Check out the post(s) on calc vs. non-calc based physics to decide what's best for you.
 

famousdoc2b

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The best way to conquer physics is to get a solid understanding of the material. First, i would suggest checking out 5-7 basic books about general or college physics from the library. Secondly, go online and research the topics that you are currently studying. You will find example tests from other schools along with solution problems and sets. Also, take your time when reading the literature and study your class notes daily. Don't hesitate to ask your instructor for help before or after class. Write down every word that comes out of your instructor's mouth whether it's on the board or not. This worked for me. My tests did not come from homework problems or classnotes. It was all new material with comprehensive finals. Best of luck!
 

SloppyJoe

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take it during the summer. The classes are usually easier, but you still want to study hard because you guys need it on the MCAT. (I'm pre-dental. :) )
 

Random Access

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Not to simply reiterate what other said, but practice the stuff. In my AP Physics class in high school, we did all the AP Physics exams from the previous 10 years as practice, as a review for the AP. By the time you were done, the AP-style was drilled into your head. Of course, on the actual AP, they asked a totally new style of question on the mechanics part...bastards...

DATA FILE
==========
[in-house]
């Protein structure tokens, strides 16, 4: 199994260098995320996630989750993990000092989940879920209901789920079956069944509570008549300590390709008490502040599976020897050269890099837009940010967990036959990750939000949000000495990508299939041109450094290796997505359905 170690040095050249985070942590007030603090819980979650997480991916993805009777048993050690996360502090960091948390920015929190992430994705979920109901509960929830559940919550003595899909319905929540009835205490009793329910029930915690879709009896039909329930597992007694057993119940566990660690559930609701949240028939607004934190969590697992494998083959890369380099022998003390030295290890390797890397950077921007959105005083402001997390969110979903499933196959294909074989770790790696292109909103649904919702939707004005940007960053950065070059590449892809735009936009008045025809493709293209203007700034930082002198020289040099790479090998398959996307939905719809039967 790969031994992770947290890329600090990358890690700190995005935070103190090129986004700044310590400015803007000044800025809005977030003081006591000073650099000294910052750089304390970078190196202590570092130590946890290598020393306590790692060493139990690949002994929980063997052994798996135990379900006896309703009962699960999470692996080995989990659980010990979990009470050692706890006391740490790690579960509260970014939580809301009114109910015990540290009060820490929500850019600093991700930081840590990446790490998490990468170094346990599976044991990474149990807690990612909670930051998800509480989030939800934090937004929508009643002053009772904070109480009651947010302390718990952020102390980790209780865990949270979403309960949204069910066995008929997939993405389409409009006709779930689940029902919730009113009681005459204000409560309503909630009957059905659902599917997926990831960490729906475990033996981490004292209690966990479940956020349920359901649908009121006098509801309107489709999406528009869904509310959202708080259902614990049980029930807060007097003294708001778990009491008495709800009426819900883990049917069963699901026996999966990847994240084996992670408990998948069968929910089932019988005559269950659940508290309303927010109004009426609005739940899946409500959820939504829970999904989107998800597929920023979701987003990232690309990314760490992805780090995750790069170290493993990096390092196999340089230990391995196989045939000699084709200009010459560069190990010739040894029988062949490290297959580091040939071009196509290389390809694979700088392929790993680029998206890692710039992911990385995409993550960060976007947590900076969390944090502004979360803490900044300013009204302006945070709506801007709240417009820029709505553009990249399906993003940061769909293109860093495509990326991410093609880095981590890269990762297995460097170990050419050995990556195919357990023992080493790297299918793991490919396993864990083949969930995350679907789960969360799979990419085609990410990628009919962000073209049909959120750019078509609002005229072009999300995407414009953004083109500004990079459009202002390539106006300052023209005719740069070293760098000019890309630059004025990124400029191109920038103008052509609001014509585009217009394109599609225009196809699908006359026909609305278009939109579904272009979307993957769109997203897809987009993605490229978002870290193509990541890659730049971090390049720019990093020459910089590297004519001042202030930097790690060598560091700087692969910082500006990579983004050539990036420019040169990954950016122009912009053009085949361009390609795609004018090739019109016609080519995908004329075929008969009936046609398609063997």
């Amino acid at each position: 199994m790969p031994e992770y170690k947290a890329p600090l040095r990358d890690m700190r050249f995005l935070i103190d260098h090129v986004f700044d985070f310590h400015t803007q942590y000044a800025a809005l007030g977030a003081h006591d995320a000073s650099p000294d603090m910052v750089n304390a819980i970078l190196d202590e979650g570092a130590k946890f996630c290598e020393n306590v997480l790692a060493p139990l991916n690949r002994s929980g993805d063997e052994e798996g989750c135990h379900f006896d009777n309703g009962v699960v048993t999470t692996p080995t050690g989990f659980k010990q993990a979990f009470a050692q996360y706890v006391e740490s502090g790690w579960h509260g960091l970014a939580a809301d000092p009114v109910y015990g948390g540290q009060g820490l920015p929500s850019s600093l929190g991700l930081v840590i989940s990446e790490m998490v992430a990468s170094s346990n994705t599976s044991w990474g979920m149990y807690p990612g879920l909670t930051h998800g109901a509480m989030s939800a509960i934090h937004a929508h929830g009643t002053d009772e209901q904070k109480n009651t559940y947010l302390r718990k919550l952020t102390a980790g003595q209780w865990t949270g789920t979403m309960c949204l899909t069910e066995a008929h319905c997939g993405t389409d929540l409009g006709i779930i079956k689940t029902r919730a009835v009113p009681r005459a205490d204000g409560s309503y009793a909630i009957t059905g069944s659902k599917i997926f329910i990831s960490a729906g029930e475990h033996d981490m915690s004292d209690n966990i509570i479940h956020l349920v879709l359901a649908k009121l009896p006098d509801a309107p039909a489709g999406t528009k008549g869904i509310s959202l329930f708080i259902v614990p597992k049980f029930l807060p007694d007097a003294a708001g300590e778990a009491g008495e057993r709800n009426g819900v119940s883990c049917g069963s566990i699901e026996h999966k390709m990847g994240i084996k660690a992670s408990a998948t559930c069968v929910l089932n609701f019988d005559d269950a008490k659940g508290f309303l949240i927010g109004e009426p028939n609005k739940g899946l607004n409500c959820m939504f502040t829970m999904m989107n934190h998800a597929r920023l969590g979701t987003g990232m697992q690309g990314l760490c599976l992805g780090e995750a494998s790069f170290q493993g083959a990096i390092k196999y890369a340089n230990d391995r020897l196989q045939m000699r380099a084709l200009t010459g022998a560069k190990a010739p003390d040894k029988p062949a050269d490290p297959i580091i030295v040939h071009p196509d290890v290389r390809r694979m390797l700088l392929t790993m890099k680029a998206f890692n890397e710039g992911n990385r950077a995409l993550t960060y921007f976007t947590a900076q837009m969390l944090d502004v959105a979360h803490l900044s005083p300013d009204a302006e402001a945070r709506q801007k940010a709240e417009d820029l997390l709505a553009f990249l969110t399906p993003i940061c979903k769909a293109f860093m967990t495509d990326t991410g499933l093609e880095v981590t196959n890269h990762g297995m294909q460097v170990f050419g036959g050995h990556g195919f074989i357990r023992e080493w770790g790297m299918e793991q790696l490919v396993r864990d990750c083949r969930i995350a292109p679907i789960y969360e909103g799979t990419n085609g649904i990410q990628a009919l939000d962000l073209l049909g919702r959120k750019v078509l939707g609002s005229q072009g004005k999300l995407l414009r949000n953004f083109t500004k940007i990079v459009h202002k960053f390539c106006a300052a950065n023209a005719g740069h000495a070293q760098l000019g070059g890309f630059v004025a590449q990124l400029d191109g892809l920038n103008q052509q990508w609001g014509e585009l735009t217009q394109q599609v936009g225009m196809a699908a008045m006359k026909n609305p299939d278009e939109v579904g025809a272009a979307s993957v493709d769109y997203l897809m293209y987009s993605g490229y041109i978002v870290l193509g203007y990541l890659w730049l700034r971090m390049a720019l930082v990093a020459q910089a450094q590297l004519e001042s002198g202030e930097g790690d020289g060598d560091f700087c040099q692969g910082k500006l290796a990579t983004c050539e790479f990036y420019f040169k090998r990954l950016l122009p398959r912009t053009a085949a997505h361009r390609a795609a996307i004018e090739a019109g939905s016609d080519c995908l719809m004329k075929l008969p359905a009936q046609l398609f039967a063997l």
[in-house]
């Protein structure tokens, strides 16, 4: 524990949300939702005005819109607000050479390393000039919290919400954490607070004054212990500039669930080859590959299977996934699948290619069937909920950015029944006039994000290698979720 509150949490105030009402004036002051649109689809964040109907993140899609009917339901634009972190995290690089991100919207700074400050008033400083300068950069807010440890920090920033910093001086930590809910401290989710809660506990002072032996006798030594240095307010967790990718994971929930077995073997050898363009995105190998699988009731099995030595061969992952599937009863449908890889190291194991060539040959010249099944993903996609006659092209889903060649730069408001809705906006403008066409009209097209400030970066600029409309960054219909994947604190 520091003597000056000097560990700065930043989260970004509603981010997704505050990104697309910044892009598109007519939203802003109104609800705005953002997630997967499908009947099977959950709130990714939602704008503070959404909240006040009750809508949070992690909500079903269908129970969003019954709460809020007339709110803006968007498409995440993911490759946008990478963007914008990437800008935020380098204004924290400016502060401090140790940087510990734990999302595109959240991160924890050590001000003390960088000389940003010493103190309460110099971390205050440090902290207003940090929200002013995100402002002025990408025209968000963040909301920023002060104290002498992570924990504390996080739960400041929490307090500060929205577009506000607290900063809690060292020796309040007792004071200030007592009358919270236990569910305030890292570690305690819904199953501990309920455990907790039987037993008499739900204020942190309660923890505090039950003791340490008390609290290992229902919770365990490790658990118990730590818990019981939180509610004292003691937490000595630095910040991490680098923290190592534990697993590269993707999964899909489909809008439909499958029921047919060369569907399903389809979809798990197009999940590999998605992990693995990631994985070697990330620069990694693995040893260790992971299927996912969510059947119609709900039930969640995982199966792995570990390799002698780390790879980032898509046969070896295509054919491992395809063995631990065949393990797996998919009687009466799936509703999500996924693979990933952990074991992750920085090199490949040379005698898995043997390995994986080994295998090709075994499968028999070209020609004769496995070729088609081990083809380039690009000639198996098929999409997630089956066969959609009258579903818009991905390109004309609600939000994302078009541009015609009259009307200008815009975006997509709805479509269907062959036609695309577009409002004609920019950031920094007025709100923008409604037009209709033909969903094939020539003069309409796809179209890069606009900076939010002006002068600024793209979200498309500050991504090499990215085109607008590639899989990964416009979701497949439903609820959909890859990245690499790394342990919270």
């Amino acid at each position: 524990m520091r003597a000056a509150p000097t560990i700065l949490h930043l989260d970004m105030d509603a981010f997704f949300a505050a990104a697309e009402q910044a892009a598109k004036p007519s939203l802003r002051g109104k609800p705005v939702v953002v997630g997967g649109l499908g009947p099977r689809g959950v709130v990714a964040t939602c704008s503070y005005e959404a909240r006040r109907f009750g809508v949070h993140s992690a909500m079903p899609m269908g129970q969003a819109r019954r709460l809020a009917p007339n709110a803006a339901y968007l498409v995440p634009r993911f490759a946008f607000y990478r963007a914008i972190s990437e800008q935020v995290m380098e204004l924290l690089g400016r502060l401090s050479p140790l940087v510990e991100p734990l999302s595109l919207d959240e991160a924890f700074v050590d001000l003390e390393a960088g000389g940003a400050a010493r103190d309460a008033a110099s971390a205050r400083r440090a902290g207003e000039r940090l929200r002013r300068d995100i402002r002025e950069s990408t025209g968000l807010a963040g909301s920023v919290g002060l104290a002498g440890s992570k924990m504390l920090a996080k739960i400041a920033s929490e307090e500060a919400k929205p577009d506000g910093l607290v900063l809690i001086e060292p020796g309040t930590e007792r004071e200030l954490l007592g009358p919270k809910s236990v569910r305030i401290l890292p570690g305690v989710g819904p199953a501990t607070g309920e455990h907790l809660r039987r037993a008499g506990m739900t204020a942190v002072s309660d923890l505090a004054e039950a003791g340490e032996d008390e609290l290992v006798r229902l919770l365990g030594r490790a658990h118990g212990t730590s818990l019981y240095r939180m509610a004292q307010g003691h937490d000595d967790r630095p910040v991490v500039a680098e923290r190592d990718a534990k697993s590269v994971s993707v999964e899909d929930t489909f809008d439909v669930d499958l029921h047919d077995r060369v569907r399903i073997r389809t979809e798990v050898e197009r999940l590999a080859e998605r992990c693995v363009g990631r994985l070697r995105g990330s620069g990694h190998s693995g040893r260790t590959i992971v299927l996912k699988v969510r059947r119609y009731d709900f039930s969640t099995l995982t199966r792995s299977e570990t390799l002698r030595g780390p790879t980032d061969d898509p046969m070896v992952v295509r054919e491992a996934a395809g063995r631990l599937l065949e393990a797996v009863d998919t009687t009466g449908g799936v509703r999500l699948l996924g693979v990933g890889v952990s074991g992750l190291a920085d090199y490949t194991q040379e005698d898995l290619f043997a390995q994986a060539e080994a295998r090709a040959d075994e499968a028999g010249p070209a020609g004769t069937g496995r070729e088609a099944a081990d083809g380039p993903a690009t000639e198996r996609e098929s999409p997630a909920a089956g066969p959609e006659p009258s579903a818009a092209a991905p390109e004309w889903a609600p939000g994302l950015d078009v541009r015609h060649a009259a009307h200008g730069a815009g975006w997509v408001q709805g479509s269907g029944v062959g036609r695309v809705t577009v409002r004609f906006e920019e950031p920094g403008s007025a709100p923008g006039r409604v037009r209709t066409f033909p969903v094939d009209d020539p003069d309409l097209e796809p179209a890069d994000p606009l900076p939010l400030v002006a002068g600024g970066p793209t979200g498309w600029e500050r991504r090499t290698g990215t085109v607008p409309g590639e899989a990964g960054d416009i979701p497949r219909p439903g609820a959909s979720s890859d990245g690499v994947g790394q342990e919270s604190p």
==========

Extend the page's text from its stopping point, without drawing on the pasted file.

-RA
 

SMW

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Come down with a case of mono during an intensive "year of physics in one summer." :( Still managed to get an A. :)
Practice, practice, practice, even in your sick bed!

Made for a great LOR!! :D
 

saiyagirl

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FIRST--get the concepts. i have to agree with a previous poster that MCAT books actually helped a lot. See if you can get your hands on the Princeton Review's mcat physics book (the one they use in class...not the one in a bookstore).

AFTER you feel fairly confident with concepts, Practice problems, over and over. and over, and over.

and don't forget to go to your prof or your TA for help!! that's what they're there for!
 

agent

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anyone got a good recommendation for an mcat study book that i might be able to get off of amazon?

im going to be taking physics soon and if the mcat books help with concepts, i might as well get one now.